Wood Palette Wall Clock
Something like an old plaque or scrap wood pieces make excellent bases for clocks! You can leave them natural or paint them. A flat piece works best so the clock mechanism will be able to go through it.
This Clock Was Made From DISKETTES!
How cool is this? This guy upcycled his diskette collection and arranged them together in a pattern that became a clock. Doesn’t this just take the cake on great ideas?
Check Out This Timepiece Made From Cardboard…
Tightly rolled cardboard, I must add, it looks like a lot of work was involved, but doesn’t this look amazing ? Very good idea if you’re into rustic looking decor pieces….The back of the clock is covered with a sheet of burlap for stability, and the rest, you know, a clock mechanism kit, and then handmade numerals.
Upcycled Domino Numbers Timepiece
I’ve seen dominoes or other game board pieces used in place of numbers on some handmade clocks before – this look is perfect for a game room or man cave…what do you think of this one here I found:
The main base is made from a series of wood pallets (at least according to the tutorial I found) I really like this, rustic but with a minimalist look, and kudos to this DIY-er for getting all the correct domino numbers in sync with the ones they represent.
This Clock was Made with Cardboard TUBES!
Specifically the kind of tubes with a larger diameter that are used to package posters in the mail or something similar – they’re generally more sturdy that paper towel or TP rolls -so this is the perfect upcycle…then they were painted black and strategically arranged in this diamond pattern.
Would you call this “glam” or “retro” I’m not sure which is the right category, but either way, it is really cool. Hanging in your living room, you’d never know it was made from heavy cardboard!
Here’s a Vintage Clock I Turned Into a Piece of Wall Art
Now here is a good example of doing the reverse….ever had an old clock that just doesn’t operate, but it’s just too nice, rare or unique looking to get rid of? After my grandmother passed away I inherited a bunch of oldie but goodie knickknacks and one of them was this really cool sunburst clock, a style that was very popular in the ’60s or ’70s.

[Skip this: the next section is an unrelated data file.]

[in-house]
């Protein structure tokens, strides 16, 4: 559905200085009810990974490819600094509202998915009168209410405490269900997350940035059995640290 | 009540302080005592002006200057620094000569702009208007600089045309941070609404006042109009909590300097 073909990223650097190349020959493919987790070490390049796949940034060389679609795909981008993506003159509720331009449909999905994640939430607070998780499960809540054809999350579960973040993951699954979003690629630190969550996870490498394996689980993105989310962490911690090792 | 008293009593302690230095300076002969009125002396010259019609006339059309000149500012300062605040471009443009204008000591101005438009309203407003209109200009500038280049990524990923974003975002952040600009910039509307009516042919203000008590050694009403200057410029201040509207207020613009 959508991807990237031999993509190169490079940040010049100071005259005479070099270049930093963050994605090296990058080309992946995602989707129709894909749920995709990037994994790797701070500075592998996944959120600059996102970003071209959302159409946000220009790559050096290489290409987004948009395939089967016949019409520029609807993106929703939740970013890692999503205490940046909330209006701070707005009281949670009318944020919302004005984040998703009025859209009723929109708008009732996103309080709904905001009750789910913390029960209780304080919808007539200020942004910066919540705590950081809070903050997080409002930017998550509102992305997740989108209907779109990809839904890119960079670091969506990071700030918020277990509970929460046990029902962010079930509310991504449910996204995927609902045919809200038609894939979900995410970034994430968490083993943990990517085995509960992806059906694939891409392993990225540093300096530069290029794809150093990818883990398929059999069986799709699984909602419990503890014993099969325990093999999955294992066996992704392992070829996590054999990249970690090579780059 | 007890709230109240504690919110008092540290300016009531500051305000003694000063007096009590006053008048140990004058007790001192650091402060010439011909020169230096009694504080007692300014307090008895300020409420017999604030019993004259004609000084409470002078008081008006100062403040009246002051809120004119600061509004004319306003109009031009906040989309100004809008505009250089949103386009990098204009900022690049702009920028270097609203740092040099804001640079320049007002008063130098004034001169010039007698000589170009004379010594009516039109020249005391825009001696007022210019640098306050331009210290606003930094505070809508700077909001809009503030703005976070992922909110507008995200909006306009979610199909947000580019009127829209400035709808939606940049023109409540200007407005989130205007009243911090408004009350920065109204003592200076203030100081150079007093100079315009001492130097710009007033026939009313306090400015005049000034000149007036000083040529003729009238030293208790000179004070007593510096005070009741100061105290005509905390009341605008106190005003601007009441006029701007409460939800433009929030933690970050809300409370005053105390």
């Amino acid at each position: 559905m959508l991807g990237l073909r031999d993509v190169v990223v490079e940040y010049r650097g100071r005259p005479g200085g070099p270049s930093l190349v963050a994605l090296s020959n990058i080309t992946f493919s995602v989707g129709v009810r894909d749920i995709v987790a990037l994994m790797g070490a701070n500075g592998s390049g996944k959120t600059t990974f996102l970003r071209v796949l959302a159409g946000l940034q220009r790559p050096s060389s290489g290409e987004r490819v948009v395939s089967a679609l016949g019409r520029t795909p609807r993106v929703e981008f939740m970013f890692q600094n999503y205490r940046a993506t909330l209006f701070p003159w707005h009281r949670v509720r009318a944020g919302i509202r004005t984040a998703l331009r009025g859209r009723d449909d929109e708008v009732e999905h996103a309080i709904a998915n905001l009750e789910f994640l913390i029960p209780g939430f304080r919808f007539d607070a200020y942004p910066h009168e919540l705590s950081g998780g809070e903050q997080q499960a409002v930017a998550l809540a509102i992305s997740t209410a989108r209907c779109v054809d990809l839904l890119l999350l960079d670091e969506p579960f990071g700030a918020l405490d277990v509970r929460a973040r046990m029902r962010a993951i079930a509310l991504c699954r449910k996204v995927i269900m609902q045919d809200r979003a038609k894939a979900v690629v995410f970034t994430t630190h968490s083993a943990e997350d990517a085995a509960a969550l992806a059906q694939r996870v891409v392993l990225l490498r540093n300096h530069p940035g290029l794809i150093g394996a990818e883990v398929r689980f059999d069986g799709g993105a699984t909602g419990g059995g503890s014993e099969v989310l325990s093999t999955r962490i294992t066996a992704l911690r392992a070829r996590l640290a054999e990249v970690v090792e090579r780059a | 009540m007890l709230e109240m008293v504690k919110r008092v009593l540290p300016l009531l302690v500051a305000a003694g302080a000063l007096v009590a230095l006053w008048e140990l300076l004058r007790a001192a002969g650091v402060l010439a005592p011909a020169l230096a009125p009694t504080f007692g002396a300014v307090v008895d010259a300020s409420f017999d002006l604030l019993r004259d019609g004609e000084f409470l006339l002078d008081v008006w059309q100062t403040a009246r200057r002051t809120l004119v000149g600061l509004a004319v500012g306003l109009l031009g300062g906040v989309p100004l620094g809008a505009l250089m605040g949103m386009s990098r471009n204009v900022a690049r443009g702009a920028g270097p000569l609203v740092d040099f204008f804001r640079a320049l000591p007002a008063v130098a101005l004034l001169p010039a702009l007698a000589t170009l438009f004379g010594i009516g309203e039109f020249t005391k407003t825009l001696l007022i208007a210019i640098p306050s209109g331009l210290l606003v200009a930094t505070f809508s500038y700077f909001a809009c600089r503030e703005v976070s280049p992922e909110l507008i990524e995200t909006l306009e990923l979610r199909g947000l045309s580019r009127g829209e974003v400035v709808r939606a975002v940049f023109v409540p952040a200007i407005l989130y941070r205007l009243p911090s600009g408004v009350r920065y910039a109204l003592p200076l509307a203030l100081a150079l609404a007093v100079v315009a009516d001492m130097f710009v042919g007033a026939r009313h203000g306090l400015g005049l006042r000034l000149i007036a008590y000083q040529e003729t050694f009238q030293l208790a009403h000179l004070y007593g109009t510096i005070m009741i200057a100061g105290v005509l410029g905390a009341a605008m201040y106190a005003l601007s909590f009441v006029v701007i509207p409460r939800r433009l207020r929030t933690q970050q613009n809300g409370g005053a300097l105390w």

Yes, this is a genuine vintage clock that’s 40+ years old, NOT a repro…Even though it finally quit working, it’s still a treasured heirloom to me, so I ended up sprucing it up with faux gems and spray paint in different colors, and voila – it’s a wall hanging now!
In other words, a broken clock that’s like this-vintage and hard to find now, could be transformed into a work of art on it’s own if you can remove the time mechanism….which I was able to do with this one. You can tell that I painted over the hands silver, just like the face, so you can’t tell on that part.
Last of All You Can Make a Wall Clock From a Design File
If you are handy with software programs, you may be able to sketch out a good design, like this one below – and then build upon your design with wood strips and cardboard, which I believe makes up the face…I like this slightly “scattered” approach, it holds well together:
And I also like how the creator painted the sticks a contrasting color like red to black. If you like a contemporary look, this is a good one to try.
So what are YOU planning to turn into a wall clock today? Let’s hear it in the comments below! Anything else I didn’t include in the list that would also work well; let me know 🙂 I will add to this list!